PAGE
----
It was thus that the Classical Civilization rose gigantic, in the Imperial age, with a false semblance of youth and strength and fullness, and robbed the young Arabian Culture of the East of light and air. This – the inward and outward fulfilment, the finality, that awaits every living Culture – is the purport of all the historic ” declines, ” amongst them that decline of the Classical which we know so well and fully, and another decline, entirely comparable to it in course and duration, which will occupy the first centuries of the coming millennium but is heralded already and sensible in and around us today – the decline of the West. Every Culture passes through the age-phases of the individual man. Each has its childhood, youth, manhood and old age. It is a young and trembling soul, heavy with misgivings, that reveals itself in the morning of Romanesque and Gothic. It fills the Faustian landscape from the Provence of the troubadours to the Hildesheim cathedral of Bishop Bernward. The spring wind blows over it. ” In the works of the old-German architecture,” says Goethe, ” one sees the blossoming of an extraordinary state. Anyone immediately confronted with such a blossoming can do no more than wonder; but one who can see into the secret inner life of the plant and its rain of forces, who can observe how the bud expands, little by little, sees the thing with quite other eyes and knows what he is seeing.” Childhood speaks to us also – and in the same tones – out of early-Homeric Doric, out of early-Christian (which is really early-Arabian) art and out of the works of the Old Kingdom in Egypt that began with the Fourth Dynasty. There a mythic world-consciousness is fighting like a harassed debtor against all the dark and daemonic in itself and in Nature, while slowly ripening itself for the pure, day-bright expression of the existence that it will at last achieve and know. The more nearly a Culture approaches the noon culmination of its being, the more virile, austere, controlled, intense the form-language it has secured for itself, the more assured its sense of its own power, the clearer its lineaments. In the spring all this had still been dim and confused, tentative, filled with childish yearning and fears – witness the ornament of Romanesque- Gothic church porches of Saxony and southern France, the early-Christian catacombs, the Dipylon vases. But there is now the full consciousness of ripened creative power that we see in the time of the early Middle Kingdom of Egypt, in the Athens of the Pisistratidae, in the age of Justinian, i that of the Counter-Reformation, and we find every individual trait of expression deliberate, strict, measured, marvellous in its ease and self-confidence. And we find, too, that everywhere, at moments, the coming fulfilment suggested itself in such moments were created the head of Amenemhet III (the so-called ” Hyksos Sphinx ” of Tanis), the domes of Hagia Sophia, the paintings of Titian Still later, tender to the point of fragility, fragrant with the sweetness of late October days, come the Cnidian Aphrodite and the Hall of the Maidens in the Erechtheum, the arabesques on Saracen horseshoe-arches, the Zwinger of Dresden, Watteau, Mozart.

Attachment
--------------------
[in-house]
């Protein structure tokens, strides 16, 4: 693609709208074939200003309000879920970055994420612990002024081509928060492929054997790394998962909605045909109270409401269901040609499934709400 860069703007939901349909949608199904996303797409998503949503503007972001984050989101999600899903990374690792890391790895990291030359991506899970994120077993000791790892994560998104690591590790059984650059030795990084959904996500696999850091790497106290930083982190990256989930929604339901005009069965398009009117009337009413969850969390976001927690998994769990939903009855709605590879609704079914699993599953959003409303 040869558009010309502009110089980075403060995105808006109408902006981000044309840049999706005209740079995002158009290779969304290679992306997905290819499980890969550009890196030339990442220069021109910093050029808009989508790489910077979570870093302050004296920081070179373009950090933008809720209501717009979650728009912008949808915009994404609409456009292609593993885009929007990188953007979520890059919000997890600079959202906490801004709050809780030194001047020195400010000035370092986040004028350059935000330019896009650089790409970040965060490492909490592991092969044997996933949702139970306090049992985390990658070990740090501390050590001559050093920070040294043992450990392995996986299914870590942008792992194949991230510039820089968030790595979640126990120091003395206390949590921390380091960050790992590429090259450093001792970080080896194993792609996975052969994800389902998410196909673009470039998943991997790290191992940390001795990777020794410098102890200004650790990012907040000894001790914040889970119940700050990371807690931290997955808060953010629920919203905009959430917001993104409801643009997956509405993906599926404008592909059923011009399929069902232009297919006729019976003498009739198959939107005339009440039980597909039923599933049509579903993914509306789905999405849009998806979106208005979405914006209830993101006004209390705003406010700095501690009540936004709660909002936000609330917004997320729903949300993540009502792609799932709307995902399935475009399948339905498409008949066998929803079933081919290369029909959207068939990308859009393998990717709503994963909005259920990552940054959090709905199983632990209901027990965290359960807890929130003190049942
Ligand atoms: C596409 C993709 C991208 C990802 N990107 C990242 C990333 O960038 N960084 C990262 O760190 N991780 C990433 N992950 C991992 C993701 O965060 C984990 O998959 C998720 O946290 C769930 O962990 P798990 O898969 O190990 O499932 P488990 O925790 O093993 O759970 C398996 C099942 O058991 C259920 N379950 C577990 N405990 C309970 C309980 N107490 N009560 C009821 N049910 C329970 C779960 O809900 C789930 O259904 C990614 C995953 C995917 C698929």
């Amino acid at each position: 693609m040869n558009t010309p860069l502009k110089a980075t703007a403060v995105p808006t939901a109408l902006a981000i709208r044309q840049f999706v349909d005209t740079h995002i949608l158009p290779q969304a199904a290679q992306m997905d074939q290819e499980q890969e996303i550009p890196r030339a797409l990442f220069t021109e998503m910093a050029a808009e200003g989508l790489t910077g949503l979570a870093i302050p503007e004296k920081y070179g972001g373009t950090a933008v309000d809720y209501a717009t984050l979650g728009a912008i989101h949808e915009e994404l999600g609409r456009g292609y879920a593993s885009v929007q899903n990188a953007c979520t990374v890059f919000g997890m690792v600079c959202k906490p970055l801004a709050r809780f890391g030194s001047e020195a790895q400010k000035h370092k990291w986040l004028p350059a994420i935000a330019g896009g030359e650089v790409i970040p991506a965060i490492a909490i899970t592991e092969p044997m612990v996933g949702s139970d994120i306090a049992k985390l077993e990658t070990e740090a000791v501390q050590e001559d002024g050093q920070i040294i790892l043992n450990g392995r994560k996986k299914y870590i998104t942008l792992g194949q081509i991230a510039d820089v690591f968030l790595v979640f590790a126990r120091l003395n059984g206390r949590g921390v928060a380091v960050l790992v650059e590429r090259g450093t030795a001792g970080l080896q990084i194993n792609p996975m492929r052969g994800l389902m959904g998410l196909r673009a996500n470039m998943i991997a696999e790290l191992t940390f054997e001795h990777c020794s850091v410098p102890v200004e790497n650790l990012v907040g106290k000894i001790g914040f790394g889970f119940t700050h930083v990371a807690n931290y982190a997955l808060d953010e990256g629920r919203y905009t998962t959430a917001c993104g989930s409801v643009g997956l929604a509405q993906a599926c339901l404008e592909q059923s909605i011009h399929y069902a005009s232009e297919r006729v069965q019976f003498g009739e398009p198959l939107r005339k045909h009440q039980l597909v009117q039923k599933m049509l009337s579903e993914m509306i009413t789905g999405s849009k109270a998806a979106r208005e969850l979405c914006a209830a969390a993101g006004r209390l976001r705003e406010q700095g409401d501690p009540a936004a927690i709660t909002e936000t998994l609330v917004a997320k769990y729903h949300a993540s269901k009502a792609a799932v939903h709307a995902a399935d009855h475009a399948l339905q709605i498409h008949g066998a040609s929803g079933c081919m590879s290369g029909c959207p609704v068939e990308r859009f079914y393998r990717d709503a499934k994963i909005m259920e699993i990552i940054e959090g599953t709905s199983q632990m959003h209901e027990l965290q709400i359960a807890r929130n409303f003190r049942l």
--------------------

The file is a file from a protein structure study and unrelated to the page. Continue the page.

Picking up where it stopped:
At last, in the grey dawn of Civilization the fire in the Soul dies down. The dwindling powers rise to one more, half-successful, effort of creation, and produce the Classicism that is common to all dying Cultures. The soul thinks once again, and in Romanticism looks back piteously to its childhood; then finally, weary, reluctant, cold, it loses its desire to be, and, as in Imperial Rome, wishes itself out of the overlong daylight and back in the darkness of protomysticism in the womb of the mother in the grave. The spell of a “second religiousness” comes upon it, and Late-Classical man turns to the practice of the cults of Mithras, of Isis, of the Sun – those very cults into which a soul just born in the East has been pouring a new wine of dreams and fears and loneliness.

Spengler’s Decline of the West has been out of print but is now available (in England) from the publisher’s representative (the publisher is now Random House):

Tiptree Book Service
A Division of Random House
St. Lukes Chase
Church Road
Essex, England

Phone: 0162 181 6362
Fax: 0162 181 9011

I would like to thank Barb Langer for her help in locating this long-sought work !